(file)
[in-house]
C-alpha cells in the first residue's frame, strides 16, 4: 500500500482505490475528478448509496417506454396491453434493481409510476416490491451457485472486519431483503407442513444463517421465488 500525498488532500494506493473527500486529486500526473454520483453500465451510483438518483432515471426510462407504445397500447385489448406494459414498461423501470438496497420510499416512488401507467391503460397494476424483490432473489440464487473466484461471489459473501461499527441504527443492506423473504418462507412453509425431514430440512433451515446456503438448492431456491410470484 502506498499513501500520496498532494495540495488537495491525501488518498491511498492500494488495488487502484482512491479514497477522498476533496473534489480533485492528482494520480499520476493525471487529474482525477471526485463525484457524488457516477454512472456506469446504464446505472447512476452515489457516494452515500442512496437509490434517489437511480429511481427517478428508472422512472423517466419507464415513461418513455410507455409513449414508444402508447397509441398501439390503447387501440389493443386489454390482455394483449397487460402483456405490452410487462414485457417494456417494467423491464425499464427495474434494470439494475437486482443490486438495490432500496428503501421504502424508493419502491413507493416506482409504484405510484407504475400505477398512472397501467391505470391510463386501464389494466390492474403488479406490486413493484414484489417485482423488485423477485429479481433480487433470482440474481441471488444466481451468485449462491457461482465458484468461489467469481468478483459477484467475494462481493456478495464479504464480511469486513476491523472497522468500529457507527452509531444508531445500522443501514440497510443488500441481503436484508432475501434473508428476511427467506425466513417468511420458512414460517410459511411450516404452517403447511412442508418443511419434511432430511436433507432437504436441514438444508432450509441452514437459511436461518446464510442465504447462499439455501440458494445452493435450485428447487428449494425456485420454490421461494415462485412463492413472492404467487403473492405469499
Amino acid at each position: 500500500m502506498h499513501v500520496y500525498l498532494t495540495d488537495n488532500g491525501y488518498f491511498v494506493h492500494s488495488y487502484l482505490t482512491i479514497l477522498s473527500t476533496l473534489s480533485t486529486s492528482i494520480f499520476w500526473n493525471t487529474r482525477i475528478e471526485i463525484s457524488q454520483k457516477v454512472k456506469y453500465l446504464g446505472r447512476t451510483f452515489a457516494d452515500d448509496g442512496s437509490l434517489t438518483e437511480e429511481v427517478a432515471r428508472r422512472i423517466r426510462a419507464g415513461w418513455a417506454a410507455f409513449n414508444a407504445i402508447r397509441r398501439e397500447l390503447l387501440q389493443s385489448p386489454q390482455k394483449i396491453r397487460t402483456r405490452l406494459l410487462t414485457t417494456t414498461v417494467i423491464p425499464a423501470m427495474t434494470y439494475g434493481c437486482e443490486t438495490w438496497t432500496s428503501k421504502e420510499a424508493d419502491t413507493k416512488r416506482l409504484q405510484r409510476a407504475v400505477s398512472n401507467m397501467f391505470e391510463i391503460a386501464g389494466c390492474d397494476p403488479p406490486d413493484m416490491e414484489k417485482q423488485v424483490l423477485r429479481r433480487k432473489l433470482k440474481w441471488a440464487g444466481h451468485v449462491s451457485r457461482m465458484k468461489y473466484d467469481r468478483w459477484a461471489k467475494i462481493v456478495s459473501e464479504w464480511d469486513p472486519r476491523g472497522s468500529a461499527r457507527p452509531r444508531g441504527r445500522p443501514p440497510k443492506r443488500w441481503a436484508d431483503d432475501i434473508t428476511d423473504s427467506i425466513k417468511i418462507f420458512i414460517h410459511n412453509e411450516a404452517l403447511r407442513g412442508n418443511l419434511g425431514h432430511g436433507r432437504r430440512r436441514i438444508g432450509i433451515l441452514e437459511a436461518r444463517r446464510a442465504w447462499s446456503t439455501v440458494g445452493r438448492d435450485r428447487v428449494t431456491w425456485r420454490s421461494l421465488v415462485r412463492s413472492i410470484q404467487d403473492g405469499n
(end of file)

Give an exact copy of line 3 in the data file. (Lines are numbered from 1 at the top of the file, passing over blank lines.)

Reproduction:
Amino acid at each position: 500500500m502506498h499513501v500520496y500525498l498532494t495540495d488537495n488532500g491525501y488518498f491511498v494506493h492500494s488495488y487502484l482505490t482512491i479514497l477522498s473527500t476533496l473534489s480533485t486529486s492528482i494520480f499520476w500526473n493525471t487529474r482525477i475528478e471526485i463525484s457524488q454520483k457516477v454512472k456506469y453500465l446504464g446505472r447512476t451510483f452515489a457516494d452515500d448509496g442512496s437509490l434517489t438518483e437511480e429511481v427517478a432515471r428508472r422512472i423517466r426510462a419507464g415513461w418513455a417506454a410507455f409513449n414508444a407504445i402508447r397509441r398501439e397500447l390503447l387501440q389493443s385489448p386489454q390482455k394483449i396491453r397487460t402483456r405490452l406494459l410487462t414485457t417494456t414498461v417494467i423491464p425499464a423501470m427495474t434494470y439494475g434493481c437486482e443490486t438495490w438496497t432500496s428503501k421504502e420510499a424508493d419502491t413507493k416512488r416506482l409504484q405510484r409510476a407504475v400505477s398512472n401507467m397501467f391505470e391510463i391503460a386501464g389494466c390492474d397494476p403488479p406490486d413493484m416490491e414484489k417485482q423488485v424483490l423477485r429479481r433480487k432473489l433470482k440474481w441471488a440464487g444466481h451468485v449462491s451457485r457461482m465458484k468461489y473466484d467469481r468478483w459477484a461471489k467475494i462481493v456478495s459473501e464479504w464480511d469486513p472486519r476491523g472497522s468500529a461499527r457507527p452509531r444508531g441504527r445500522p443501514p440497510k443492506r443488500w441481503a436484508d431483503d432475501i434473508t428476511d423473504s427467506i425466513k417468511i418462507f420458512i414460517h410459511n412453509e411450516a404452517l403447511r407442513g412442508n418443511l419434511g425431514h432430511g436433507r432437504r430440512r436441514i438444508g432450509i433451515l441452514e437459511a436461518r444463517r446464510a442465504w447462499s446456503t439455501v440458494g445452493r438448492d435450485r428447487v428449494t431456491w425456485r420454490s421461494l421465488v415462485r412463492s413472492i410470484q404467487d403473492g405469499n